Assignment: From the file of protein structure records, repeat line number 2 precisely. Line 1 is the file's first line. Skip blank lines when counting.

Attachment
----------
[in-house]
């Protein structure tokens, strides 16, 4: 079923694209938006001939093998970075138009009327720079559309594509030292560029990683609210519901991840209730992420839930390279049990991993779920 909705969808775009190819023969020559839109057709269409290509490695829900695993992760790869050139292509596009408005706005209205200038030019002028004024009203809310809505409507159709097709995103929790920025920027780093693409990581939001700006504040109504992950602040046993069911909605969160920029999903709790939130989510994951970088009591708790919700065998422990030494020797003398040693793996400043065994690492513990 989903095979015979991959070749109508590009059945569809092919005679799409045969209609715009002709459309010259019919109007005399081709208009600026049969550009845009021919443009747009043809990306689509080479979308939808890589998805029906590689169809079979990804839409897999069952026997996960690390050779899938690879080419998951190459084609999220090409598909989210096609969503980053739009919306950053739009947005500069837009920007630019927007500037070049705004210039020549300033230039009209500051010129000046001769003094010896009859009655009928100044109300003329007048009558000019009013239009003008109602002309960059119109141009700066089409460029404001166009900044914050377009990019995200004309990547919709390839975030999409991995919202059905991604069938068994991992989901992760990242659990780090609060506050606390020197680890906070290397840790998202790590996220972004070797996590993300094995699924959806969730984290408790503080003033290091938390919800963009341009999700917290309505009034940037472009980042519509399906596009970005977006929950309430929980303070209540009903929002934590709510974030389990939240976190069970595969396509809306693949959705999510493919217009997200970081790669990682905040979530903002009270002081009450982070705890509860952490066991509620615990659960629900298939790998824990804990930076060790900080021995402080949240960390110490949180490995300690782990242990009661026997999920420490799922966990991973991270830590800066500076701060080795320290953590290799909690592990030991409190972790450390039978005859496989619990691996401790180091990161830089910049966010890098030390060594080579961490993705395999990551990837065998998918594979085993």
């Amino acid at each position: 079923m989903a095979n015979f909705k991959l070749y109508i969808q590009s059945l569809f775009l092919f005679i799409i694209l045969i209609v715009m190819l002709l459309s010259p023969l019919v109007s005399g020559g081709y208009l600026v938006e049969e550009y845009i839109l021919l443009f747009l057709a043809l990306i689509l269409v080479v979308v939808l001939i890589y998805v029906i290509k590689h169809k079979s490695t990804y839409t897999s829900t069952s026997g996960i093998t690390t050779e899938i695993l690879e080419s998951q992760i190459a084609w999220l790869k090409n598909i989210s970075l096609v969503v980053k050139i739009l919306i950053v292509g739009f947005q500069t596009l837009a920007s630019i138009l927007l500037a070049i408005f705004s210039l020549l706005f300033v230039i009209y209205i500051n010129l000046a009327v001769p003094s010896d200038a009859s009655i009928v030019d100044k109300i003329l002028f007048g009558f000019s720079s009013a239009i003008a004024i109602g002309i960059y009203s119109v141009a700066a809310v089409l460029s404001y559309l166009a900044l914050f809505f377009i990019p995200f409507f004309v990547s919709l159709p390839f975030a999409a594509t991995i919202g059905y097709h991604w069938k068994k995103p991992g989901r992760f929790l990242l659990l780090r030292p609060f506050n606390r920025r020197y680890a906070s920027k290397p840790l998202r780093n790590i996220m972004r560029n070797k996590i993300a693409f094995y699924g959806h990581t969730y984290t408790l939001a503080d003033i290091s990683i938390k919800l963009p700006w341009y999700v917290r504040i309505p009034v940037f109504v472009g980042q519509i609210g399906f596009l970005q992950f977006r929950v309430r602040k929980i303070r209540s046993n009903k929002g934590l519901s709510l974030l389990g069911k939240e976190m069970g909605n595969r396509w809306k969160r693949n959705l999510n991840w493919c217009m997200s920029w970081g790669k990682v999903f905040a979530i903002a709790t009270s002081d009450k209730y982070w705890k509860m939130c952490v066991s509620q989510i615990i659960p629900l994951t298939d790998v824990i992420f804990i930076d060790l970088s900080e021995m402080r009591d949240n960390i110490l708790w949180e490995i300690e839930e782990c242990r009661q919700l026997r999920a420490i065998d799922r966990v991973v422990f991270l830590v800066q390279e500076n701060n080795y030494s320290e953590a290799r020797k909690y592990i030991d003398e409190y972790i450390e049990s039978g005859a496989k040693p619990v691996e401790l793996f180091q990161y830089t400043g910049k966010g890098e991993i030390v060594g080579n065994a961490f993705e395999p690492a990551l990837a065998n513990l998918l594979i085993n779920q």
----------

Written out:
């Protein structure tokens, strides 16, 4: 079923694209938006001939093998970075138009009327720079559309594509030292560029990683609210519901991840209730992420839930390279049990991993779920 909705969808775009190819023969020559839109057709269409290509490695829900695993992760790869050139292509596009408005706005209205200038030019002028004024009203809310809505409507159709097709995103929790920025920027780093693409990581939001700006504040109504992950602040046993069911909605969160920029999903709790939130989510994951970088009591708790919700065998422990030494020797003398040693793996400043065994690492513990 989903095979015979991959070749109508590009059945569809092919005679799409045969209609715009002709459309010259019919109007005399081709208009600026049969550009845009021919443009747009043809990306689509080479979308939808890589998805029906590689169809079979990804839409897999069952026997996960690390050779899938690879080419998951190459084609999220090409598909989210096609969503980053739009919306950053739009947005500069837009920007630019927007500037070049705004210039020549300033230039009209500051010129000046001769003094010896009859009655009928100044109300003329007048009558000019009013239009003008109602002309960059119109141009700066089409460029404001166009900044914050377009990019995200004309990547919709390839975030999409991995919202059905991604069938068994991992989901992760990242659990780090609060506050606390020197680890906070290397840790998202790590996220972004070797996590993300094995699924959806969730984290408790503080003033290091938390919800963009341009999700917290309505009034940037472009980042519509399906596009970005977006929950309430929980303070209540009903929002934590709510974030389990939240976190069970595969396509809306693949959705999510493919217009997200970081790669990682905040979530903002009270002081009450982070705890509860952490066991509620615990659960629900298939790998824990804990930076060790900080021995402080949240960390110490949180490995300690782990242990009661026997999920420490799922966990991973991270830590800066500076701060080795320290953590290799909690592990030991409190972790450390039978005859496989619990691996401790180091990161830089910049966010890098030390060594080579961490993705395999990551990837065998998918594979085993």